Posted by: Nathan | February 15, 2007

Are Gender-Separated Worship Songs Sexist?

Last Saturday night, J and I were blessed to attend Flatirons again, and we were both excited that the closing tune was “Prince of Peace”—a fantastic praise song and a Bethel staple. For those who know the song, you already know that the verses involve what is a pretty standard Christian music device: the gender-separated echo. First the guys sing a line, then the girls sing the same line (in this case, “You are holy / You are mighty,” et cetera).

We loved singing it, especially the amazing split chorus wherein the guys sing a slower melody while the girls counter it with a driving torrent of praise. But afterword, J mentioned that she didn’t always like being an “echo.” I had wondered previously whether the echoing in worship songs bothers Christian women, so I thought I’d open the topic for discussion.

I guess what bothers me is the assumption; if there’s an echo on the screen during worship, you know it’s the ladies who will be echoing the fellas. Again, let’s not let it ruin the worship of our God, but I am interested in your thoughts.

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Responses

  1. Great post (and a beautiful song)! I’ve thought about this often myself, usually during “Prince Of Peace” in fact.

    On the one hand, it’s nice that a song with echoing can just come up in a worship service and everybody knows what to do. But also, if a worship leader has time and energy to tell us what the next line coming up is even though it’s in giant letters on the screen (I hate that), certainly there’s time and energy before a song (or during the musical intro) to say “men sing the echo part”.

    I think a good question to ask yourself is “if a worship leader in my church changed this, would anybody be offended by the women leading and the men following?” Sadly, I think that would be the case in a lot of conservative churches today. This shouldn’t come as much of a surprise, as women always being expected to echo in songs is no more sexist than only men collecting the offering, passing out communion, or leading prayer.

    I’ll admit that sometimes, just to be ornery, I do sing the echo.

  2. One also can think aesthetically (sp?) about it. In my opinion, female voices just sound better in harmony (which is the purpose of some echoes) than male voices do–mostly due to the fact that male voices are too low, thus making it harder to distinguish (ie, more muddled). There are few cases where male harmonizing is preferable.

    I had never thought of it this way before, though. Interesting.

  3. I do think it sounds nice to have male and women voices separated for a time just for recognition of how the two voice types are different separately before bringing everyone together again. Maybe you can go further and say it’s supposed to symbolize our different natures, but yet one in Christ as the unifying force? Eh, eh?

    I prefer to think of it as this, though. The writers are letting the guys give singing alone a shot, and then forcing us to hear how dominated we get by the women. I mean, isn’t that the case on nearly every one of those songs? The guys try…then the girls not only sing louder, but sound much better, too…maybe it’s sexist to make the guys go first! We’re being insulted!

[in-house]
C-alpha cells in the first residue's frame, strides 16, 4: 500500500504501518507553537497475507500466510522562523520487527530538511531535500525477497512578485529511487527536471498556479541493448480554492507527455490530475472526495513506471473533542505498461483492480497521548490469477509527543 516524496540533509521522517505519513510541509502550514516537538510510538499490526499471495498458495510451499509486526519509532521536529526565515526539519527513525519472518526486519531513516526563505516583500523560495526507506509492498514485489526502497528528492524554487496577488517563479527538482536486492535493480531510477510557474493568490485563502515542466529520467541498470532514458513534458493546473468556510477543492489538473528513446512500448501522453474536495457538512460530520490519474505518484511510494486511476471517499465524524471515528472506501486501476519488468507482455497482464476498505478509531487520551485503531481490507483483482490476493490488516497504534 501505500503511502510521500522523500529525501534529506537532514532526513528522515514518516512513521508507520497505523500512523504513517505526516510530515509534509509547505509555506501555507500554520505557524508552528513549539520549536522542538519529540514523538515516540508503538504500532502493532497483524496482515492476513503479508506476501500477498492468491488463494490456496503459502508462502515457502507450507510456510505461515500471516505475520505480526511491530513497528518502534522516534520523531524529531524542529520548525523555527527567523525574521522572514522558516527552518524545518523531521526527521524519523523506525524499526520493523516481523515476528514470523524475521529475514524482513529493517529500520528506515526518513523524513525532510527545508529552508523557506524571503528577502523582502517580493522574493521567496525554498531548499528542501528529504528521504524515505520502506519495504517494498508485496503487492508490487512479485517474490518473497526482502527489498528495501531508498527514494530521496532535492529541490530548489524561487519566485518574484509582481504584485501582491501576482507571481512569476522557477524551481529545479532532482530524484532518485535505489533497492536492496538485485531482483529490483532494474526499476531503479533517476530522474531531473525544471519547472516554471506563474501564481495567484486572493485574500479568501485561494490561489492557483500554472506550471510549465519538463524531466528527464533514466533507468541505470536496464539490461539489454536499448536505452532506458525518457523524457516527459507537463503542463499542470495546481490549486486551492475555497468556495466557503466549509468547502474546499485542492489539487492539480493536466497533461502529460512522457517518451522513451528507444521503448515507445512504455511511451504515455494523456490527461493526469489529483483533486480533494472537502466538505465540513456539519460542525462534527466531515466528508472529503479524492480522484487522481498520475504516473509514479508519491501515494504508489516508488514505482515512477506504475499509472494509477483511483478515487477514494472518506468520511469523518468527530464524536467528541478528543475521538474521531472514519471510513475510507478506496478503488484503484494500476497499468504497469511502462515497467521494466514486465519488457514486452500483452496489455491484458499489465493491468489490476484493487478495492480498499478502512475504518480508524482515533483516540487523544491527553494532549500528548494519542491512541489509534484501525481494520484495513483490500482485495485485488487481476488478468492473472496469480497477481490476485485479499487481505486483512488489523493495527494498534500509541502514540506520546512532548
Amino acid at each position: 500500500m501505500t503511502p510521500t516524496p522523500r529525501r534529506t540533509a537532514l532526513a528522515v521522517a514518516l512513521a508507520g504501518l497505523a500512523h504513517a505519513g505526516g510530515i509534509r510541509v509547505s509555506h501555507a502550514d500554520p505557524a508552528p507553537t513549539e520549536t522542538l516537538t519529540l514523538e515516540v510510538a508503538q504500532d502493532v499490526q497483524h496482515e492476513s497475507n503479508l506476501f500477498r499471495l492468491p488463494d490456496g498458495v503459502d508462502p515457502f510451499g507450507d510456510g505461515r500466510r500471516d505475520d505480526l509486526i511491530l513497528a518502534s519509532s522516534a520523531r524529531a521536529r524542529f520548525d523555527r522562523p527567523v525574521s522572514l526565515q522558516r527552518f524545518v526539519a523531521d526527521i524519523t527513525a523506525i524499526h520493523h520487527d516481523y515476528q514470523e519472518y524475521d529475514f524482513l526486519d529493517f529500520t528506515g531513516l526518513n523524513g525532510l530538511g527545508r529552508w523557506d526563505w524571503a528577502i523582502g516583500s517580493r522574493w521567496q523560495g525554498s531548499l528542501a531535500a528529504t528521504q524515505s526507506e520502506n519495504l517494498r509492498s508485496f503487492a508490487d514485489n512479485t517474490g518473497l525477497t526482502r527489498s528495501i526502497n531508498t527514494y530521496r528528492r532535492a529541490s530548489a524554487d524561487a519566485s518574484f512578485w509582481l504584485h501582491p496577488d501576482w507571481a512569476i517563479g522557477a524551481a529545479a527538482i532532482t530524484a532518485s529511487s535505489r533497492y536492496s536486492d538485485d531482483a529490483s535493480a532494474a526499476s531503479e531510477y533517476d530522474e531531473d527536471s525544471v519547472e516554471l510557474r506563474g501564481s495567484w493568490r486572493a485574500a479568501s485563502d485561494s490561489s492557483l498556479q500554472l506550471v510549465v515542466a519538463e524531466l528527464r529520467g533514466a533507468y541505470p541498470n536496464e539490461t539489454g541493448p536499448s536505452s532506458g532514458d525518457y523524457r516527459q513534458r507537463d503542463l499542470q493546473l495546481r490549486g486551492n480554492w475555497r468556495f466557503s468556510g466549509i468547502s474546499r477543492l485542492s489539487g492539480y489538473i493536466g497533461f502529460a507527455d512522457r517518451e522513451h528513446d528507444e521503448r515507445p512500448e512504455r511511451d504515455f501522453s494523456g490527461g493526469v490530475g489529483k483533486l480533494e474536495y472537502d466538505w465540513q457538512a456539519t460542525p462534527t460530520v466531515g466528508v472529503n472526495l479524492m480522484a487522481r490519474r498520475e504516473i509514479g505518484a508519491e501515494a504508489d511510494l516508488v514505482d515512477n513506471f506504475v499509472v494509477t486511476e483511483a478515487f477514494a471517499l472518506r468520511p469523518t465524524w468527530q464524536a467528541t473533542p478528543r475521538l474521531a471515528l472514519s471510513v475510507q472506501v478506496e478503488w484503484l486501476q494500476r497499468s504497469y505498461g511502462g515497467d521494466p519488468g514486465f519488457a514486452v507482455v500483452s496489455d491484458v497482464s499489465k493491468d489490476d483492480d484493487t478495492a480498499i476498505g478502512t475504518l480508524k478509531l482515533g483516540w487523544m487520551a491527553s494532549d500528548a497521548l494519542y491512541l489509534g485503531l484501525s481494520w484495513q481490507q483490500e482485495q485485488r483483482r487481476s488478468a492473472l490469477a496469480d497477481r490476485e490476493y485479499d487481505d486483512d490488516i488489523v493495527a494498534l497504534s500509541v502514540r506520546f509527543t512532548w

4. Better than on 5 pounds since his age difference, a threat to admit naked old men that could.

  5. Hmmm… Is jyzivsyf saying that hymns are age-ist, as well? Or perhaps anti-nudist? I can see it now: “Crown him with nothing at all, he’ll be much more at ease…”

  6. I was going to delete jyzivsyf’s comment about naked old men, but Kyle’s rejoinder is just too priceless. Thus, I will leave the comment but delete the almost-certainly profane link.

  7. For some reason, this post garners illicit comments from strangely named folks.

  8. So it would seem. Baleeted.

  9. You seem to be fighting an uphill battle, my friend. Slog on…

  10. This is truly becoming a chronic issue.

    Attention all would be spammers: the word “sexist” in the title of this piece does in no way relate to physical relations between people. Henceforth, please keep your revolting spam away. Thank you.

  11. When we were. We didn’t want to burn myself. Susie was boys masturbation only.

  12. Okay, you stupid robot: if you’re going to post filth, at least use correct grammar. “When we were” is not a sentence. And when describing Susie, please use an adjective rather than a noun. Honestly, that’s like saying, “John was great big sneeze.” You don’t make any sense.

  13. Hilarious

    FYI, in your WordPress admin panel you can click OPTIONS > DISCUSSION. Check the middle and bottom boxes under “Before a comment appears” and/or change the field in “Comment Moderation” to 1 or more links, and comment spam should pretty much disappear. Not that I mind these entertaining asides.

  14. Thanks for your helpful tips, Jason. Yes, we’ll be seeing fewer of these. Who knew that so many sickos were interested in the gender politics of worship music?

  15. Can someone explain why this post and the Coffeemate one repeatedly get pounded with fake and/or obscene and/or grammatically nonsensical comments?


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